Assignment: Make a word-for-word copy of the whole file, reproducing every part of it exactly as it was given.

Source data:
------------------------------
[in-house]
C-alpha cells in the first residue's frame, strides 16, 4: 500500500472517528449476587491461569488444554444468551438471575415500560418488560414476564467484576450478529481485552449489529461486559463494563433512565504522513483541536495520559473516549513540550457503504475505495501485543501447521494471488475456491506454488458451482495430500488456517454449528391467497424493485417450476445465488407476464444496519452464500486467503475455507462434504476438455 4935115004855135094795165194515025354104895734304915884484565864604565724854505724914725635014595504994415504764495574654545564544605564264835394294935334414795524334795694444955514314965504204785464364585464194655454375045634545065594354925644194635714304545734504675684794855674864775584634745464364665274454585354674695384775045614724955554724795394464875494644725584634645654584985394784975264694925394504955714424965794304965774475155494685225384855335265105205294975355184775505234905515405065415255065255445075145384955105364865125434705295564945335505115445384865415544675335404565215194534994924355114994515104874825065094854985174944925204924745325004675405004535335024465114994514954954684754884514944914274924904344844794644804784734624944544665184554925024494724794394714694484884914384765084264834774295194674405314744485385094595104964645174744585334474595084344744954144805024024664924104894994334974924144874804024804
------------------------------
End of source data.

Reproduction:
[in-house]
C-alpha cells in the first residue's frame, strides 16, 4: 500500500472517528449476587491461569488444554444468551438471575415500560418488560414476564467484576450478529481485552449489529461486559463494563433512565504522513483541536495520559473516549513540550457503504475505495501485543501447521494471488475456491506454488458451482495430500488456517454449528391467497424493485417450476445465488407476464444496519452464500486467503475455507462434504476438455 4935115004855135094795165194515025354104895734304915884484565864604565724854505724914725635014595504994415504764495574654545564544605564264835394294935334414795524334795694444955514314965504204785464364585464194655454375045634545065594354925644194635714304545734504675684794855674864775584634745464364665274454585354674695384775045614724955554724795394464875494644725584634645654584985394784975264694925394504955714424965794304965774475155494685225384855335265105205294975355184775505234905515405065415255065255445075145384955105364865125434705295564945335505115445384865415544675335404565215194534994924355114994515104874825065094854985174944925204924745325004675405004535335024465114994514954954684754884514944914274924904344844794644804784734624944544665184554925024494724794394714694484884914384765084264834774295194674405314744485385094595104964645174744585334474595084344744954144805024024664924104894994334974924144874804024804